Fantastic, as always. I love the art, I love the snark, and I love the characters. I just wish comics didn’t take so long to make. I need more Hazel and Friendo and Lying Cat in my life, please.
I picked this up because the main character is an islander girl and it looked like it would deal with colonialism but with bonus magic thrown in. And that’s what it was, kind of, but with a bit too much melodrama for me personally. I’m never a huge fan of having a love interest foisted on the reader as soon as the book starts, without any background to make them seem attractive other than their golden shining hair.
Sequel to Troubled Waters, which I read last year. I find Shinn’s books very comforting to read — I’m not constantly trying to guess a plot twist, I’m just interested in following the characters’ decisions and seeing what happens next. I also like the culture of Welce, the different elements that can be detected in someone’s personality, the everyday ritual of getting your blessings drawn from the temple. And going back to what I was saying earlier about love interests, this was a great example of a naturally growing attraction which doesn’t derail the main plots. And also of a main character who starts off as someone who’s kind of cruising through life, working from day to day being relatively content but not especially fulfilled, and then by the end of the book has found something he’s passionate about and also true to his nature. In fact, both the main characters have separate projects they work on and enjoy and support each other in. Always nice to have a realistic, positive relationship modelled in a book!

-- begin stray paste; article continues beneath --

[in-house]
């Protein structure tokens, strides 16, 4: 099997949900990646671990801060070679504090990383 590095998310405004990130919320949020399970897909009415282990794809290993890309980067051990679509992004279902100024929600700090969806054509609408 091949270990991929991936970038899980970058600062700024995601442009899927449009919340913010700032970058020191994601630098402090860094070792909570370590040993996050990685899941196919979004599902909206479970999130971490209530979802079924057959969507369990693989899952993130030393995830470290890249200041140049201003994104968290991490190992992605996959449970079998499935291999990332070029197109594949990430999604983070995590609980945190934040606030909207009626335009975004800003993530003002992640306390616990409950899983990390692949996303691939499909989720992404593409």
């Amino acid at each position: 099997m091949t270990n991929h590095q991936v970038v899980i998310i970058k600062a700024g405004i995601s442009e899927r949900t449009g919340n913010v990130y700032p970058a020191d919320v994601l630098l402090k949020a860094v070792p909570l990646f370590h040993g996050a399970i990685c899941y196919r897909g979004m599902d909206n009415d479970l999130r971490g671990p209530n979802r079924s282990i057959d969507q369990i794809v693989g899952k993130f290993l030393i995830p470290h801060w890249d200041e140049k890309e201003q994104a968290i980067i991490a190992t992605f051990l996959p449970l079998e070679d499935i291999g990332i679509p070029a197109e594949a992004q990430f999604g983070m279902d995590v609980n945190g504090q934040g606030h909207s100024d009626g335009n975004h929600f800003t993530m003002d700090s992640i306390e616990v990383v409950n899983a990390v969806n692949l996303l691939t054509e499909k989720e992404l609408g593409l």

Fairly solid middle-grade book. The story begins with Franny recovering from polio, trying to regain the use of her legs and dealing with sudden isolation. Her friends drop “Get Well Soon” cards in her letterbox and shout “We miss you!” when they pass her house, but they won’t get too close or touch her because of the mistaken belief that Franny is contagious. In the background is the witch hunt for communists lead by McCarthy, so there’s an obvious parallel. I enjoyed these aspects of the novel, but I wasn’t so sold on the magical flea friendship. Sorry, Fleabrain.